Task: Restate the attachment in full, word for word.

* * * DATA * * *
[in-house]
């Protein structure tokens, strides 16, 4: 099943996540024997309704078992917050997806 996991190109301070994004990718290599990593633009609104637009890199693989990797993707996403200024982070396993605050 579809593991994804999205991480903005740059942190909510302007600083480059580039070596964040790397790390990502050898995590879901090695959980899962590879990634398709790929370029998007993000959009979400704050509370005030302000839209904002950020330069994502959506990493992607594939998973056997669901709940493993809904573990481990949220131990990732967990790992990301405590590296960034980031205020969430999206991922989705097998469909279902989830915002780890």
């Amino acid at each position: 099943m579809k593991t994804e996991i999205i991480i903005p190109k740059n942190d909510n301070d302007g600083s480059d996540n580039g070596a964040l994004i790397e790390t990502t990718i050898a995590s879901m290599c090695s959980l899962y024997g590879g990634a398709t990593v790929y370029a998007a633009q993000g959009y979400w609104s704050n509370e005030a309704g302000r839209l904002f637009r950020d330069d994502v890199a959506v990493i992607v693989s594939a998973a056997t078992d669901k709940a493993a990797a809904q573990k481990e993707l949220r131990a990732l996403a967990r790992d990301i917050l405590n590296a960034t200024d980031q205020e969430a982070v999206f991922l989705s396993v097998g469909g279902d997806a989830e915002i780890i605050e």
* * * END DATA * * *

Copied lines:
[in-house]
């Protein structure tokens, strides 16, 4: 099943996540024997309704078992917050997806 996991190109301070994004990718290599990593633009609104637009890199693989990797993707996403200024982070396993605050 579809593991994804999205991480903005740059942190909510302007600083480059580039070596964040790397790390990502050898995590879901090695959980899962590879990634398709790929370029998007993000959009979400704050509370005030302000839209904002950020330069994502959506990493992607594939998973056997669901709940493993809904573990481990949220131990990732967990790992990301405590590296960034980031205020969430999206991922989705097998469909279902989830915002780890």
């Amino acid at each position: 099943m579809k593991t994804e996991i999205i991480i903005p190109k740059n942190d909510n301070d302007g600083s480059d996540n580039g070596a964040l994004i790397e790390t990502t990718i050898a995590s879901m290599c090695s959980l899962y024997g590879g990634a398709t990593v790929y370029a998007a633009q993000g959009y979400w609104s704050n509370e005030a309704g302000r839209l904002f637009r950020d330069d994502v890199a959506v990493i992607v693989s594939a998973a056997t078992d669901k709940a493993a990797a809904q573990k481990e993707l949220r131990a990732l996403a967990r790992d990301i917050l405590n590296a960034t200024d980031q205020e969430a982070v999206f991922l989705s396993v097998g469909g279902d997806a989830e915002i780890i605050e």